Our Trip to the Northeast
November 4, 2009
posted by Caroline Picard
Last Thursday the Green Lantern went off to the Northeast. We landed in Boston in order to do a reading at Whitehause Family Records in Jamaica Plain on Friday night.
Nate ended up playing acoustic in the beginning of the evening. I read a little something from the Gazette, Chris played a set, as did Luke and then Devin King read the response he’d written about the Gazette; the same one he read at the Whistler a few months ago. Some of the photos are kind of dark, but hopefully you’ll get a sense for the ambiance of the place. There seem to be a bunch of folks who live there; the house itself is large and leggy with numerous door to other rooms which, from the glimpses supplied, seem to boast their own largess. The people there were really nice, though we spent the most time with Kate and Brian. Otherwise, housemates appeared to enter the front door, come in the living room, spend some time watching out show, and then leave quietly–in what direction, I’ve no idea.
I really liked thinking about how the Northeastern architecture might influence alternative exhibit/art spaces–namely because they seem so undeniably domestic. Even the apartments I happened upon during my trip felt more like mini houses inside of larger houses. In any case. Whitehouse Family Records was decorated with years and years of detritus, art project and collective inspiration. There were Jimi Hendrix flags in the windows, paintings dedicated to the Beatles. There was a chandelier decorated with drift wood and horns and glass beads. An orchestral noise-machine composed of similar materials stood in the corner. We sat on a carpet in the living room, lights dimmed, and listened. It was great.
As all this was taking place, I was also installing a show in Providence, at AS220. That meant that every day, Devin and I drove out to Rhode Island to install the show, “Isolated Fictions.” “Isolated Fictions” is a group show featuring the work of Deb Sokolow, Jason Dunda and, in this manifestation, Rebecca Grady. As well, of course, as the Gazette. Neal Walsh was of great help–he had just opened up a small room in the AS22o’s project space; that room is to be dedicated to print projects. Thus it was a good match. In addition to helping us with the installation process, he also brought us to the Atheneum Member’s Library in Providence, where we got to see an original copy of the Gazette.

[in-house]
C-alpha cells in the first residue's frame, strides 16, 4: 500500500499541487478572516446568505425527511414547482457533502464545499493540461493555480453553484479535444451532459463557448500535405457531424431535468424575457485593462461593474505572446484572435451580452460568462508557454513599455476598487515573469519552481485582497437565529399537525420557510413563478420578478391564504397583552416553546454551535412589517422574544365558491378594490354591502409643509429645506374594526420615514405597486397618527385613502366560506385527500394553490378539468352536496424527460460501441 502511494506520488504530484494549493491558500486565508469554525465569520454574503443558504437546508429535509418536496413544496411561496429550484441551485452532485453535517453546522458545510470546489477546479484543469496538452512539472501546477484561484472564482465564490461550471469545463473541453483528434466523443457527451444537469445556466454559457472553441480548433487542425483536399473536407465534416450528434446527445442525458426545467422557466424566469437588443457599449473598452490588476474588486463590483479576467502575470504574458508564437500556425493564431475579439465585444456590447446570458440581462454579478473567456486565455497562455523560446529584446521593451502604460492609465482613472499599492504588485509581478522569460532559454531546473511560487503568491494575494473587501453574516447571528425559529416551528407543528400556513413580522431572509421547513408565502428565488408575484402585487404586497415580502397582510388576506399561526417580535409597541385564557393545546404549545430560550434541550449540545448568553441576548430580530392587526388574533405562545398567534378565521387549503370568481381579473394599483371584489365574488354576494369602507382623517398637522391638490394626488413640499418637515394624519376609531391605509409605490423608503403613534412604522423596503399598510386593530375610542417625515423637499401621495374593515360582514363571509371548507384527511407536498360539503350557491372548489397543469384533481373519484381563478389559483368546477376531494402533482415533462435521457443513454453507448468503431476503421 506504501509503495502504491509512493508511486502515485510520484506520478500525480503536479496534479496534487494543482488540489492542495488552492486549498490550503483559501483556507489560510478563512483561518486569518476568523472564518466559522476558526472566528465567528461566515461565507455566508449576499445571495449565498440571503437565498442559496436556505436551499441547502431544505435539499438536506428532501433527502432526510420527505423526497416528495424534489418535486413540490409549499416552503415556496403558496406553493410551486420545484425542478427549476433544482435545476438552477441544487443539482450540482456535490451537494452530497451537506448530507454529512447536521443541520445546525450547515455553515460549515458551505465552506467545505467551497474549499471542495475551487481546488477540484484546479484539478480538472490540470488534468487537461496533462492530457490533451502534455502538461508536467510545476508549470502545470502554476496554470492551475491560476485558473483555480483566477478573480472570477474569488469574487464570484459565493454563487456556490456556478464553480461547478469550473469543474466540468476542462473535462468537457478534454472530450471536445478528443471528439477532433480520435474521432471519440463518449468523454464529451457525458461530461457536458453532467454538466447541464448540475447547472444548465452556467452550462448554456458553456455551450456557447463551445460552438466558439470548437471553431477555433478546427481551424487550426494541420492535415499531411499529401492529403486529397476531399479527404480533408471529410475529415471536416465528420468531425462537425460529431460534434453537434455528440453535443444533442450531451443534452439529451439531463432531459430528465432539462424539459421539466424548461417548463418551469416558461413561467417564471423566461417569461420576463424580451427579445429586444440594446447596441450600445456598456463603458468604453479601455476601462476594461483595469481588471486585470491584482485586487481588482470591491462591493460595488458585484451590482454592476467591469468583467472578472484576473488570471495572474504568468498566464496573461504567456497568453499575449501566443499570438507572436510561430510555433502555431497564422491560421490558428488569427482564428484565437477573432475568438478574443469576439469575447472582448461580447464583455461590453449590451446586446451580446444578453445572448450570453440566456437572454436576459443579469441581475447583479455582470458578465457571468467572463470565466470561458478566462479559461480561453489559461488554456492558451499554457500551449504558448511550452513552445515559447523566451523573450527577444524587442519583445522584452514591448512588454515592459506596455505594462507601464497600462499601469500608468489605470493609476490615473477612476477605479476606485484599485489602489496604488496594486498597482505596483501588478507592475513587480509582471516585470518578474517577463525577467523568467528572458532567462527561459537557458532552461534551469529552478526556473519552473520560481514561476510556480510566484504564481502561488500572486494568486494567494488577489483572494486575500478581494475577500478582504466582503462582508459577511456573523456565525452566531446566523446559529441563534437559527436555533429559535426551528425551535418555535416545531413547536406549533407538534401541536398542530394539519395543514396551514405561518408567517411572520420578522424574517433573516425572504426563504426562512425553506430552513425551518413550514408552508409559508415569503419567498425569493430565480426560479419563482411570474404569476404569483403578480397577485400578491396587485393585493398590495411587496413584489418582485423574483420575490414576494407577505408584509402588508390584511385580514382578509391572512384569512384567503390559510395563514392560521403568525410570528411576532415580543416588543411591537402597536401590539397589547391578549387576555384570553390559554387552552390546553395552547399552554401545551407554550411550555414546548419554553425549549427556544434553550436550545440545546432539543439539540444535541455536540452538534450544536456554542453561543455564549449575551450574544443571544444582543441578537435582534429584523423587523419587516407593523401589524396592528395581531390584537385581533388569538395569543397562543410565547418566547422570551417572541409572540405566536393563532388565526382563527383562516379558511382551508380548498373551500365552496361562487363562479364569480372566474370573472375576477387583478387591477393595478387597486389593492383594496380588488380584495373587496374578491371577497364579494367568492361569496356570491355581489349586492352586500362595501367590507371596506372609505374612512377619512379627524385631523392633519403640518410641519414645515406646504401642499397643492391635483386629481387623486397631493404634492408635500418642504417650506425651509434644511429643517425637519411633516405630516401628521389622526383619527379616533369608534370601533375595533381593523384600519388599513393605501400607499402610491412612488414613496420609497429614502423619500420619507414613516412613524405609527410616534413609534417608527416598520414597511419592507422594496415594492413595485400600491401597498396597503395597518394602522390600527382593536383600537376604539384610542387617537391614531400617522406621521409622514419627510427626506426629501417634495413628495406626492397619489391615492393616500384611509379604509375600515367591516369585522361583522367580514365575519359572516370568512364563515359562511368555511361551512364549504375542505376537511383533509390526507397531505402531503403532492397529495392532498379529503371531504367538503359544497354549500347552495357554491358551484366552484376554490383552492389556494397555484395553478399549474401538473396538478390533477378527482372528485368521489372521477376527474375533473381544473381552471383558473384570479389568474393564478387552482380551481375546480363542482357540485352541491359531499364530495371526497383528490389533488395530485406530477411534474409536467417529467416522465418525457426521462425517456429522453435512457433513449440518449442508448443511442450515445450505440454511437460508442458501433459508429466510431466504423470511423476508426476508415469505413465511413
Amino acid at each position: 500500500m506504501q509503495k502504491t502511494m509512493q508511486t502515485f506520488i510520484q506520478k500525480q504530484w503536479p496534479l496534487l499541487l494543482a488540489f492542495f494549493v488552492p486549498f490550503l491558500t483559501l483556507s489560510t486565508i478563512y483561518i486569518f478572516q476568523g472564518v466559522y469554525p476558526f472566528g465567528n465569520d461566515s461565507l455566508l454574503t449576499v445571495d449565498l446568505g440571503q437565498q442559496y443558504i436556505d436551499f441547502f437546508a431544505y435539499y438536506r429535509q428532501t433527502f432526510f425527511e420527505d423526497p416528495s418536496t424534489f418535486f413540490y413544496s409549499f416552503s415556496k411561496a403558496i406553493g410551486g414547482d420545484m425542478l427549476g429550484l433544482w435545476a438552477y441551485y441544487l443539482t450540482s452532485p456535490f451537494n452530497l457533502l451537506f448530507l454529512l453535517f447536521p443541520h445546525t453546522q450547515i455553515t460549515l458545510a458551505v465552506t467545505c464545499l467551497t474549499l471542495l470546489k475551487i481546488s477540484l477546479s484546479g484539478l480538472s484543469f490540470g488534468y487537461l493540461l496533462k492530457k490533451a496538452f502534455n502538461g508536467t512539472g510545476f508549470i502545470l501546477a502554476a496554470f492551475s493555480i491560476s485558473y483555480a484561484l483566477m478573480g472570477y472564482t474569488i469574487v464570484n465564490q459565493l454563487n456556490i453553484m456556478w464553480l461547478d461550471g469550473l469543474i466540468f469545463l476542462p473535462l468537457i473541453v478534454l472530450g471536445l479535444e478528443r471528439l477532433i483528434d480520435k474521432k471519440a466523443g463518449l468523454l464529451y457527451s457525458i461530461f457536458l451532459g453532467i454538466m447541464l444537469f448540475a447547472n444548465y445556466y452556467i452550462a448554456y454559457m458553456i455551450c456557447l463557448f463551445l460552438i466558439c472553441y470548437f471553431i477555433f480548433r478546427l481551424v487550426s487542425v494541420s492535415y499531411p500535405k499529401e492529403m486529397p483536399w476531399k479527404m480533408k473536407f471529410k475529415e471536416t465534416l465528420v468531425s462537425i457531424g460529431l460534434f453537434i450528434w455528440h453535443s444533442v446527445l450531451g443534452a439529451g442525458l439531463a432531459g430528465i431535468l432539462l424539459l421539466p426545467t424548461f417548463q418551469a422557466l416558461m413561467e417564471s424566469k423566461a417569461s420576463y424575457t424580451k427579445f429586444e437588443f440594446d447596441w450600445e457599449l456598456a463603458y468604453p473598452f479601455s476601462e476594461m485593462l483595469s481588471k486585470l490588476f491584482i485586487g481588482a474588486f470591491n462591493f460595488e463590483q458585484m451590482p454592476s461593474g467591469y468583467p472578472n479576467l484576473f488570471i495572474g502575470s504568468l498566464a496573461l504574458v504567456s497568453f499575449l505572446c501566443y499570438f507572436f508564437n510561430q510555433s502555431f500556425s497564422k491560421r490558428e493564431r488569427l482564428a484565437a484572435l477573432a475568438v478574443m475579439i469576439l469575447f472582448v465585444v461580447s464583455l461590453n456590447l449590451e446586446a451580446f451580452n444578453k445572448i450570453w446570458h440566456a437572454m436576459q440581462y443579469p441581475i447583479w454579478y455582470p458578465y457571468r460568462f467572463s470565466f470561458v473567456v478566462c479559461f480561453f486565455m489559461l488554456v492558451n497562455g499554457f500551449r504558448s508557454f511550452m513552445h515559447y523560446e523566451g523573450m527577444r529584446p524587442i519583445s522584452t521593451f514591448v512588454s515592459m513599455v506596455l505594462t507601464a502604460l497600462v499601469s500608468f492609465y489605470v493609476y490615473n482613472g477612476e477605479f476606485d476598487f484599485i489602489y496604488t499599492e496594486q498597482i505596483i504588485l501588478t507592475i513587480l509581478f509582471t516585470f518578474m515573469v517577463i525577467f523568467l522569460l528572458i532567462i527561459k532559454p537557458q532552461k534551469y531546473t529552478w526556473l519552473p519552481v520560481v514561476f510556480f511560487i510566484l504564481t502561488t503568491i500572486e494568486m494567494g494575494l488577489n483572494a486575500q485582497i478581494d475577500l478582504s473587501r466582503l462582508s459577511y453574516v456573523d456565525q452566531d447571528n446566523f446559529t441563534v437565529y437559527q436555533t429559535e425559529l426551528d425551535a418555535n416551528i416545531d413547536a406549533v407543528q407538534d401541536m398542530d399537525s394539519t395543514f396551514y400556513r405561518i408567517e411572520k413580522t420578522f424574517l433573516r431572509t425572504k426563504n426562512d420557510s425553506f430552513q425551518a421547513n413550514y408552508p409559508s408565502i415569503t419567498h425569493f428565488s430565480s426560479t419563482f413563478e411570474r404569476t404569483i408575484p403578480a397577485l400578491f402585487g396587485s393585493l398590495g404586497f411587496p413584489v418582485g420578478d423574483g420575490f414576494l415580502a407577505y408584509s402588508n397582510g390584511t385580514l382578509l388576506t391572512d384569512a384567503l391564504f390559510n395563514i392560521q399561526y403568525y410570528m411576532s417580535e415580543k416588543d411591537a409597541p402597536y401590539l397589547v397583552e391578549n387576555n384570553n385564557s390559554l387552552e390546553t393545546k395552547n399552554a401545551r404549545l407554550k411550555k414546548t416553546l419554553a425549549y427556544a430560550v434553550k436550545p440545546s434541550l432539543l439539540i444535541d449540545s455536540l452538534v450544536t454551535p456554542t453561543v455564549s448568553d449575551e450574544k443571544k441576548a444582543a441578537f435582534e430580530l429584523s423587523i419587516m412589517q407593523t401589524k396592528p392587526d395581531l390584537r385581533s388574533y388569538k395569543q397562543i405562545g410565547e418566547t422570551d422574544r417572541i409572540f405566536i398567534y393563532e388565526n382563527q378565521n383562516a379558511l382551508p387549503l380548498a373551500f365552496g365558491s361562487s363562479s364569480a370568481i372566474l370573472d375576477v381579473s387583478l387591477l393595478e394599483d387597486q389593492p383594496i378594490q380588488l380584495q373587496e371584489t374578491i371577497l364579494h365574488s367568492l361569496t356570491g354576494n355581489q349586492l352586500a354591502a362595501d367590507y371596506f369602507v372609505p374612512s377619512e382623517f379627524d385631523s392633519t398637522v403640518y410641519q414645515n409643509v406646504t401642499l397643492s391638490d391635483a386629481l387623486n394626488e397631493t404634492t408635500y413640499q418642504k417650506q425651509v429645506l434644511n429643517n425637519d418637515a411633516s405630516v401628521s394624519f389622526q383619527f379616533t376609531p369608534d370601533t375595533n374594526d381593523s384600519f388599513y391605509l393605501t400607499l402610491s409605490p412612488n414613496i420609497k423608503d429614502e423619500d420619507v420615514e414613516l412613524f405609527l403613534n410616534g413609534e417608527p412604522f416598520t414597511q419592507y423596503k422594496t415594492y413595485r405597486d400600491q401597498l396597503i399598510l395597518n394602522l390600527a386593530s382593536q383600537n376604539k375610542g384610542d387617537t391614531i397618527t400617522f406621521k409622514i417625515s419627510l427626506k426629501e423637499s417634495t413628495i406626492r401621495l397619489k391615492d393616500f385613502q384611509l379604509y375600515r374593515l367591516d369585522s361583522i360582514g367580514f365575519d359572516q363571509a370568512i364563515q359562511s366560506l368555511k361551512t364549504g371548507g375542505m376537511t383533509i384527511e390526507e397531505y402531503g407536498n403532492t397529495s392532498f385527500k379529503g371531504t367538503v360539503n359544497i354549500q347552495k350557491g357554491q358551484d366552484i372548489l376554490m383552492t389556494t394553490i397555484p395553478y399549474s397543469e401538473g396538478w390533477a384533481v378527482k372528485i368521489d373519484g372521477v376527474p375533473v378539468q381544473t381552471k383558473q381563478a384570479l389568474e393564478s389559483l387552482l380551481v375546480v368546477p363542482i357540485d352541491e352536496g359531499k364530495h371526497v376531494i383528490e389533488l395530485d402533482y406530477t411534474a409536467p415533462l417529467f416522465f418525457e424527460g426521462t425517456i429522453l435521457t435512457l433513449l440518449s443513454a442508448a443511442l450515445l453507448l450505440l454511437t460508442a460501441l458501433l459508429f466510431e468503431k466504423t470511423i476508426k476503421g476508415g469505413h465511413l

This library is awesome and feels totally haunted in that way that old places filled with old books and old wood feel haunted. The library was allegedly built in 1828, at the same time that the state built its first prison. The library was built with the intention to educated new immigrants who came to the region for work. It was believed that if the state provided the illusion of power (via education) the emerging lower/working class would not revolt. In the event that they did revolt, Rhode Island also built a prison.
Of additional note is the card catalogue: at a certain point in the 1900’s, a woman went through the library by hand, copying down library cards for all of the books, by hand. In that elegant, spidery script of our forefathers. Her index cards are still prevalent.
This is Providence at Night: On the Night of the Opening
The Main AS220 Space:
Our Show at the Project Space: